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This book provides an introduction to the Austrian state,legal system and laws. It provides a guide to a number of areas of Austrian substantive law, concentrating on the most important areas of public and private law. The book considers in depth, the historical, political, social and economic aspects of the Austrian State to give more background for those coming afresh to Austrian studies. This book will appeal to academic comparative lawyers across a range of disciplines and academics who require fundamental information on the Austrian state and legal systems. It will make attractive supplementary reading on comparative law courses, especially for those students spending a third year in Austria. It will also prove useful for politics and economics or multidisciplinary studies students who study Austria either directly or for comparison with other countries.
The legal system of the present-day Czech Republic would not be understood properly without sufficient knowledge of its historical roots and evolution. This book deals with the development of Czech law from its initial origins as a form of Slavic law to its current position, reflecting the influence of the legal systems of neighbouring countries and that of Roman law. The reader can see how a legal system originally based on custom developed into written and codified law. Czech law was fully dependent upon developments within the Luxemburg, Jagiellonian and, primarily, Habsburg monarchies, although some features remained autonomous. The 20th century is particularly important in the development of the Czech state and law of today, namely due to the establishment of an independent Czechoslovakia in 1918 and its split in 1992 giving rise to the independent identities of the Czech Republic and the Slovak Republic. It was a century encompassing periods of democratic as well as totalitarian regimes; political, ideological, economic and social changes stemming from such transformations were projected into, and reflected in, the system of Czechoslovak and Czech law. It can therefore serve as a “case study” for researchers interested in the transition of democratic legal systems into totalitarian regimes, and vice versa.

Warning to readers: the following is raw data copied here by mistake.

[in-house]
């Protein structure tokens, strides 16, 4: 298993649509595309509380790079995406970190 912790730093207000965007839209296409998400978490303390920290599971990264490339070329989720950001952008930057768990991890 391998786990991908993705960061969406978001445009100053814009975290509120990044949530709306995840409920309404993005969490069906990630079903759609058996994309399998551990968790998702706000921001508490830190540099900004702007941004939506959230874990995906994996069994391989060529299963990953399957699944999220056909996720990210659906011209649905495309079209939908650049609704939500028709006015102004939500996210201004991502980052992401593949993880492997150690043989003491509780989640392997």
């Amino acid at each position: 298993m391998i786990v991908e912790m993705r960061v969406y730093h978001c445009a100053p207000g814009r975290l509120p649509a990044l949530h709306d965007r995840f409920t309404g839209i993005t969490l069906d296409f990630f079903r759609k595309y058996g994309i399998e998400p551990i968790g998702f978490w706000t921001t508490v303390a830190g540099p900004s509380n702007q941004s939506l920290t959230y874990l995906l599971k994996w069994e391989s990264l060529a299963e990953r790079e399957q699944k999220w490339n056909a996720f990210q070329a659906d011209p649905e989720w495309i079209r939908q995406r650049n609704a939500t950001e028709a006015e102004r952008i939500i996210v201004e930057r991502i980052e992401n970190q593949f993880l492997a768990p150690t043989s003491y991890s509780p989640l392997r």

Nigel Foster provides a concise, involving, and clear account of EU Law, giving an accessible entry point to the subject. This text gives an incisive exposition of EU institutions and procedures, as well as the key areas of substantive law. This book is ideal for use on undergraduate and GDL courses, particularly those taught over one semester.
EU Law Directions is written in an informal and engaging manner with an emphasis on explaining the key topics covered on EU law courses with clarity. No previous knowledge is assumed, making this is an ideal main text for those encountering EU law for the first time.
By providing a systematic analysis of how international law is incorporated and implemented in over two dozen states, this book analyzes how the international order and national legal systems interact with each other. It highlights the mutual influence of international and domestic legal systems and how changes in each are modifying the other.

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